It’s still hurricane season down south–a time of year we’re reminded how lucky we are to live in Wisconsin. Or are we?
While a hurricane has never, and will most likely never, hit Wisconsin, that doesn’t mean we can’t feel the effects. According to WTMJ meteorologist Brian Nizansky, hurricanes that make landfall along the Gulf Coast often race towards the Midwest, and some have almost maintained tropical storm status by the time they near Wisconsin.
Earthquakes, however, are a different story. We can, and do, feel them–even though there has been only one documented earthquake in Wisconsin proper.
On May 6, 1947, a 4-magnitude earthquake shook downtown Milwaukee. That quake was strong enough to break the windows of dozens of buildings. But most of the earthquakes felt in southeastern Wisconsin originate in northern Illinois, which is home to a few active faults.
What does this mean for the future?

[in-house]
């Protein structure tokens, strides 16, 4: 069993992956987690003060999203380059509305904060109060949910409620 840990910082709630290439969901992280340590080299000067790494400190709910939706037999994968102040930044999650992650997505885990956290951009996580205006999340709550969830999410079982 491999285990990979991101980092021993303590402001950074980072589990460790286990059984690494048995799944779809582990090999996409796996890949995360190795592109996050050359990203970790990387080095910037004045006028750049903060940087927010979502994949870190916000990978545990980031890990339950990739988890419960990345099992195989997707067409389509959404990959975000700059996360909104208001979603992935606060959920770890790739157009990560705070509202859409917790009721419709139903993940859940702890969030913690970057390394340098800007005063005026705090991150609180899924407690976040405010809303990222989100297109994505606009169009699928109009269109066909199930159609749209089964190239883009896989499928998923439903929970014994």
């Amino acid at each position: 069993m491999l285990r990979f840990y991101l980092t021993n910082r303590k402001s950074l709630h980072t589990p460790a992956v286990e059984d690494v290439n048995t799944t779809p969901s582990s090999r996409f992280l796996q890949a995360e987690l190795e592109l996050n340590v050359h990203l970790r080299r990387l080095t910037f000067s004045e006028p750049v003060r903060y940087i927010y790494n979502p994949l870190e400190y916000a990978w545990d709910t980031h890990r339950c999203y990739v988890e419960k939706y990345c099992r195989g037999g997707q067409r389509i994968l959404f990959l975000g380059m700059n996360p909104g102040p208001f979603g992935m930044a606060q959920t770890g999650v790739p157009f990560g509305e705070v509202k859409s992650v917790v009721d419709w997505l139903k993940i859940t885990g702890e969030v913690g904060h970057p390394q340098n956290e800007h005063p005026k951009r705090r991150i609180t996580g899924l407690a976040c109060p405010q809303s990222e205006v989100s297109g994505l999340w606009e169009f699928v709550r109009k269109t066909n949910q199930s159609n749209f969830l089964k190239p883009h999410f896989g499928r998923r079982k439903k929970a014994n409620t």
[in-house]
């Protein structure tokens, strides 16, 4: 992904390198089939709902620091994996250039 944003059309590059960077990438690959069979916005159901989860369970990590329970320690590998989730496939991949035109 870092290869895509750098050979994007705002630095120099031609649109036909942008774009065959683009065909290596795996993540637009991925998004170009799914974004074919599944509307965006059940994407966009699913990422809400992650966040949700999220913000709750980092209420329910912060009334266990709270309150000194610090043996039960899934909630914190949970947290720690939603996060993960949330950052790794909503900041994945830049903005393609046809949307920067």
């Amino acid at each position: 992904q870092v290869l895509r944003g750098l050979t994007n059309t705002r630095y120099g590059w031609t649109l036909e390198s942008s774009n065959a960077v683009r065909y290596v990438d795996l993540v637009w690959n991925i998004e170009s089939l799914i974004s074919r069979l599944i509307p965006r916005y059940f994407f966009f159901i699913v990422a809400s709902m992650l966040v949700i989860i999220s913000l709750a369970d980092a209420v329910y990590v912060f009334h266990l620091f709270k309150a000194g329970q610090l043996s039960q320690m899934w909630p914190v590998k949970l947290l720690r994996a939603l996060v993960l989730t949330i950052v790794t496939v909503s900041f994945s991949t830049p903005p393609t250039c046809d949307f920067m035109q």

Seismologists say it’s very possible, and even probable, Wisconsin will experience a major earthquake in the next century. The New Madrid Zone, which stretches from western Tennessee to Missouri, has been known to produce a series of quakes that have registered an 8 magnitude or greater.
If this were to happen again, the waves would easily travel through the Midwest’s bedrock, and we’d not only feel them here, but likely, sustain some damage.
But seismic experts are split on whether, and when, this could happen. The US Geological Survey estimates there is a 28% to 47% chance a magnitude 6 earthquake (or greater) will hit the New Madrid Zone in the next 40 years.
DID YOU KNOW? Now and Then Falls at Amnicon Falls State Park in South Range was created by the Douglas Fault, a 500-million-year-old crack that extends from Ashland to the Twin Cities.
“It doesn’t get as much hype as the other falls there, but it’s unique,” photographer Andrew Jerry explained. “I like how the water drops and then flows 90 degrees down stream.”
Waterfalls and rapids are the main draws for Amnicon Falls State Park, located seven miles east of the Superior city limits in Douglas County. You can view them from a covered foot bridge, trails along the river, or, if you’re feeling brave, from the rocky shoreline. The park is open year-round.
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